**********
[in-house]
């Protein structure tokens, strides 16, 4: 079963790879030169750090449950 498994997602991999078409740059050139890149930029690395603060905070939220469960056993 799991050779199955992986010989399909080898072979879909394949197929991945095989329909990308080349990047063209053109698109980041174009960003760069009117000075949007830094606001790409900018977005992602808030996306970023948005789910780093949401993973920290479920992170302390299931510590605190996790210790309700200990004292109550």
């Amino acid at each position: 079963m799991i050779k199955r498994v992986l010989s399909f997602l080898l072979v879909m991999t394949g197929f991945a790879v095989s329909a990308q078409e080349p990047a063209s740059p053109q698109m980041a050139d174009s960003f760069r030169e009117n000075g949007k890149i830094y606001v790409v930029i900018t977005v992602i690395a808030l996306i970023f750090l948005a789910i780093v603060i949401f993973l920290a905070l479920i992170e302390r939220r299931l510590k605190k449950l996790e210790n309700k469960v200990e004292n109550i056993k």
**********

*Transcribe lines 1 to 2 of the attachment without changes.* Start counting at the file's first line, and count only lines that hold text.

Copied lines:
[in-house]
């Protein structure tokens, strides 16, 4: 079963790879030169750090449950 498994997602991999078409740059050139890149930029690395603060905070939220469960056993 799991050779199955992986010989399909080898072979879909394949197929991945095989329909990308080349990047063209053109698109980041174009960003760069009117000075949007830094606001790409900018977005992602808030996306970023948005789910780093949401993973920290479920992170302390299931510590605190996790210790309700200990004292109550």